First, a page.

Cassini captures detailed images of Saturn's moon Dione

This is a photo of Dione, one of Saturn's moons. Just like the planet's most stunning images, this picture was also captured by NASA's and ESA's Cassini spacecraft, as it flew by on June 16th. The vessel, which has been orbiting Saturn for over a decade, took the pictures in visible light using a narrow-angle camera at an altitude of 321 miles from the moon's pockmarked surface. While that's pretty close, the closest flyby yet happened in 2011, when Cassini flew by Dione at an altitude of 62 miles.

The other image below was taken from 48,000 miles away, with Saturn and its rings visible in the background and Enceladus making a cameo on the upper right portion of the pic. Enceladus is another Saturnian moon, which astronomers believe might have warm waters, chemicals and minerals that could foster life. Cassini's slated to pass real close to it soon -- as close as 30 miles from its surface -- and will likely take images of the icy satellite, as well.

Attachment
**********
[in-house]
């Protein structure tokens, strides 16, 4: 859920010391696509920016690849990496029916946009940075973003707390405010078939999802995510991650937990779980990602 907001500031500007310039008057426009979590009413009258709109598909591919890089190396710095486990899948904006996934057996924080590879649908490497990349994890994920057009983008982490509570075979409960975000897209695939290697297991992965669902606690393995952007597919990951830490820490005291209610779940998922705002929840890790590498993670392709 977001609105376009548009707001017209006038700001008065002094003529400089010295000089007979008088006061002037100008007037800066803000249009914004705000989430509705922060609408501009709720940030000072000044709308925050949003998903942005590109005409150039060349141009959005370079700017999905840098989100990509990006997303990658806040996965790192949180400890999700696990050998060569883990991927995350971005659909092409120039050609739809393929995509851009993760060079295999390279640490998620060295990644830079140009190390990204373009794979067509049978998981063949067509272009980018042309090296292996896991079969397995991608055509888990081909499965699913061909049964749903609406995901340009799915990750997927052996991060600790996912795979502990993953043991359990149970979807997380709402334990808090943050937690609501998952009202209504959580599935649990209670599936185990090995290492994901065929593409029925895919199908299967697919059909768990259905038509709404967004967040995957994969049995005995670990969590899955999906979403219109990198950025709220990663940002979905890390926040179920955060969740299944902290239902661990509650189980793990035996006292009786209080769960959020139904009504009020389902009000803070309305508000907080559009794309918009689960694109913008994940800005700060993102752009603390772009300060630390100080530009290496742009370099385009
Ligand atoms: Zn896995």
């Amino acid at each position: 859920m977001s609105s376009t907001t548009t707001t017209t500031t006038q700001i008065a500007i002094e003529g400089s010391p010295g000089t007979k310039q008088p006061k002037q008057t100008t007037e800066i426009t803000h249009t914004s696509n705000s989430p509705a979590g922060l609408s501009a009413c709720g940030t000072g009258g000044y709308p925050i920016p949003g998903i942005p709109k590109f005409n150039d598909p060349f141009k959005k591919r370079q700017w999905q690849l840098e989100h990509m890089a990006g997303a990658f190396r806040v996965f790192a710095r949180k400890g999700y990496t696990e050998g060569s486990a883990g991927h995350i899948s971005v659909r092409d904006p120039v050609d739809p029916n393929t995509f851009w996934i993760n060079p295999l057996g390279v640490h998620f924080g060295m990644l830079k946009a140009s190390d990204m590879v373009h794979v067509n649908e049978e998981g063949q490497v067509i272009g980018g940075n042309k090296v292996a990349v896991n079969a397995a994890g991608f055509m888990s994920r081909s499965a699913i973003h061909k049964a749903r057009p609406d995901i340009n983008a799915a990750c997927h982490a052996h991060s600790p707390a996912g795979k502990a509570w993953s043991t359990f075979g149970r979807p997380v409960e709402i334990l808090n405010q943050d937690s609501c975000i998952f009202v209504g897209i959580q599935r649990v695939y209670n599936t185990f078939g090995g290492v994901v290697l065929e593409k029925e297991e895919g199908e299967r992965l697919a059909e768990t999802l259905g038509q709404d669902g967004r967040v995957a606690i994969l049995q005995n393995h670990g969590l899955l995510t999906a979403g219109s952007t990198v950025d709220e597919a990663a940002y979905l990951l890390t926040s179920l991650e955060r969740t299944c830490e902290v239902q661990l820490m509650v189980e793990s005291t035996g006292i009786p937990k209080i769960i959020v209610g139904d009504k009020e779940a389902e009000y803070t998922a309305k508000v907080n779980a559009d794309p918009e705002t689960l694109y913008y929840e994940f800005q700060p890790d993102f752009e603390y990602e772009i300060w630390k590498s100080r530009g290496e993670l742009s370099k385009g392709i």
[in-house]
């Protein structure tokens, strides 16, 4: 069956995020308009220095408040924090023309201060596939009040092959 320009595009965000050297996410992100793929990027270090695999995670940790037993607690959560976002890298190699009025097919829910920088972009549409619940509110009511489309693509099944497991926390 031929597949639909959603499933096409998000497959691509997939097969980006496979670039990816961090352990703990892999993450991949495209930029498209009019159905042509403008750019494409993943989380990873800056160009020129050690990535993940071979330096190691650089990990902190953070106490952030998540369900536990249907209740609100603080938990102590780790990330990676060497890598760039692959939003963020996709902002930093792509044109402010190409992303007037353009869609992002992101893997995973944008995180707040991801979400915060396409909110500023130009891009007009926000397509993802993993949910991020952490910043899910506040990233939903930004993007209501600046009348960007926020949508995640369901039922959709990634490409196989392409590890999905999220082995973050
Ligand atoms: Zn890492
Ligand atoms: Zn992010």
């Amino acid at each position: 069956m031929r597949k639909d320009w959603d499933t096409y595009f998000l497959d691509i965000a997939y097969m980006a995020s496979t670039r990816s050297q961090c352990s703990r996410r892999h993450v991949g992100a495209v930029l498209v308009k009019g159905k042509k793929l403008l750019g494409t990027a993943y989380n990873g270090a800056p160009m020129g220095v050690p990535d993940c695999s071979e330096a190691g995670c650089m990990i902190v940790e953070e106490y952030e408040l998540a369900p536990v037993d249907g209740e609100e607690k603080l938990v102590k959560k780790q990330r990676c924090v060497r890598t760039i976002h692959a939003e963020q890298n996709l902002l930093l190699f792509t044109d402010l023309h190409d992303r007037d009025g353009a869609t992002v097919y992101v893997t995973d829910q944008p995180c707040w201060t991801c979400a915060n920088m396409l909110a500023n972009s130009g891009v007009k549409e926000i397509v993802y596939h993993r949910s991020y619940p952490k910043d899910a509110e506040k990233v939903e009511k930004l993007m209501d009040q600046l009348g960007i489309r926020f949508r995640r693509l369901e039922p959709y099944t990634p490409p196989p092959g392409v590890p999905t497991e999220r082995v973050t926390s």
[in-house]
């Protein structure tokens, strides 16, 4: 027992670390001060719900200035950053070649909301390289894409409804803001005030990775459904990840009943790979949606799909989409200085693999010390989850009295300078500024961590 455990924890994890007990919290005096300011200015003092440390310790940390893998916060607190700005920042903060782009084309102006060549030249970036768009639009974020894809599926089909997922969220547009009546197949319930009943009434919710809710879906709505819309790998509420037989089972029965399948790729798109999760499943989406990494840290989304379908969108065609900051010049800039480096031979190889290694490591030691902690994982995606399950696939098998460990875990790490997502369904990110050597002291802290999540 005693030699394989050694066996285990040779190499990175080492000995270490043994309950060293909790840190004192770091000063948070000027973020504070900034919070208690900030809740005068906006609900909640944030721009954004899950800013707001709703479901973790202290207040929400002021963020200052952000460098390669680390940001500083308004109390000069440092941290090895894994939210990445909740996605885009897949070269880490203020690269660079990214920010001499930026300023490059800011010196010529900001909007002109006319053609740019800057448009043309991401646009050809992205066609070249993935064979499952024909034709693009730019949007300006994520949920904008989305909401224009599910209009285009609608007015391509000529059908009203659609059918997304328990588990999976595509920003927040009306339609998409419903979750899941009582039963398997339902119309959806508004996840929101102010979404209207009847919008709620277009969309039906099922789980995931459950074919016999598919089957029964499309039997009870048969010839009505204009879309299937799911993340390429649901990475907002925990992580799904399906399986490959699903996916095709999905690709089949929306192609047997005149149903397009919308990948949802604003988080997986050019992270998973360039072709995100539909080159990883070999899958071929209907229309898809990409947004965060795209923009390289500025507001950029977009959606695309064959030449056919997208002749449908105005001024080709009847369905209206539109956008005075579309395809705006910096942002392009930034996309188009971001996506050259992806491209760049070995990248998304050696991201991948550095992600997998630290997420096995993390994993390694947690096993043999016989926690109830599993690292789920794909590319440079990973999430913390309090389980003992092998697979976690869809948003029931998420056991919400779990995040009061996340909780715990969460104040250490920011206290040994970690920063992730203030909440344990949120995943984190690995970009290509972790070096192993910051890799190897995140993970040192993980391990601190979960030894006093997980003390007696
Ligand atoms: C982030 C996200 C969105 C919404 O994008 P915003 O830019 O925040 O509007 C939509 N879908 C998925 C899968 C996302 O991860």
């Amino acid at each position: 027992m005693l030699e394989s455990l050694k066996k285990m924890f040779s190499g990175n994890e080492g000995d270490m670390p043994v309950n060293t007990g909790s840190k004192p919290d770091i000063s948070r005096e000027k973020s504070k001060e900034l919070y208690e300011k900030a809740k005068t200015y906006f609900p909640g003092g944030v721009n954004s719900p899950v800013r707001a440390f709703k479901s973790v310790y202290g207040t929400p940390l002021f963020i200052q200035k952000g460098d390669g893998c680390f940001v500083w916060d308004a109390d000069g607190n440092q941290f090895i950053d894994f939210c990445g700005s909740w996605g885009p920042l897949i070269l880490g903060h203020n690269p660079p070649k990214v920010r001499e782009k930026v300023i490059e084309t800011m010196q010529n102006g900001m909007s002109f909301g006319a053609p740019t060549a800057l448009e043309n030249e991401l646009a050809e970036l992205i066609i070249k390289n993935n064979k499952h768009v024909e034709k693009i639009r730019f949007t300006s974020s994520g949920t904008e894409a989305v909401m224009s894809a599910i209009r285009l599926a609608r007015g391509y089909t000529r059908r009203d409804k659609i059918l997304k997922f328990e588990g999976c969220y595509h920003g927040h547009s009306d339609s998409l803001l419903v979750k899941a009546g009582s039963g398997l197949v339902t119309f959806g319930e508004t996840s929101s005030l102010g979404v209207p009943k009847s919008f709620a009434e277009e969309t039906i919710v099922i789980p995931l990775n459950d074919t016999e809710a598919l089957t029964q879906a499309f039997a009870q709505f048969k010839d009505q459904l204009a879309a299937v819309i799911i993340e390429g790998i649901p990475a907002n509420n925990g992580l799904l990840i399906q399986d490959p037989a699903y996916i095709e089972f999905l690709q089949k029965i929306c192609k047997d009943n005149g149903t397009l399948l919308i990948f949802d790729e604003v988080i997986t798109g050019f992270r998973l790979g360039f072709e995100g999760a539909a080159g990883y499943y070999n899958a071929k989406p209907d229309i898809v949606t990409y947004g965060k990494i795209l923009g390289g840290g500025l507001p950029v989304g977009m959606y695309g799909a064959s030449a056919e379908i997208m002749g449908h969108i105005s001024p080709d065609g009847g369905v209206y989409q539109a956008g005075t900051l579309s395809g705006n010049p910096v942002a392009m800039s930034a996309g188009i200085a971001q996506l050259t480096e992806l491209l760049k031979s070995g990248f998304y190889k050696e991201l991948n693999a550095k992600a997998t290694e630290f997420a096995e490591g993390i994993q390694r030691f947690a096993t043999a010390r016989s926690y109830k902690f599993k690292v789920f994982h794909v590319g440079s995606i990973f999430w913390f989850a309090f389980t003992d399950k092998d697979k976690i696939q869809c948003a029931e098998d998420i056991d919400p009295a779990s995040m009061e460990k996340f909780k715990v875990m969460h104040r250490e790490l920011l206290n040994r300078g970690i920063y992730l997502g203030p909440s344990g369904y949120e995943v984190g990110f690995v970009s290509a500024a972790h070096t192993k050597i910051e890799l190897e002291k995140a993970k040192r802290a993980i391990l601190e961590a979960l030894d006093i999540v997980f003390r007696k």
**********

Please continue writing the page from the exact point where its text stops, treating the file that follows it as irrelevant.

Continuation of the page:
[Image credit: NASA/JPL-Caltech/Space Science Institute]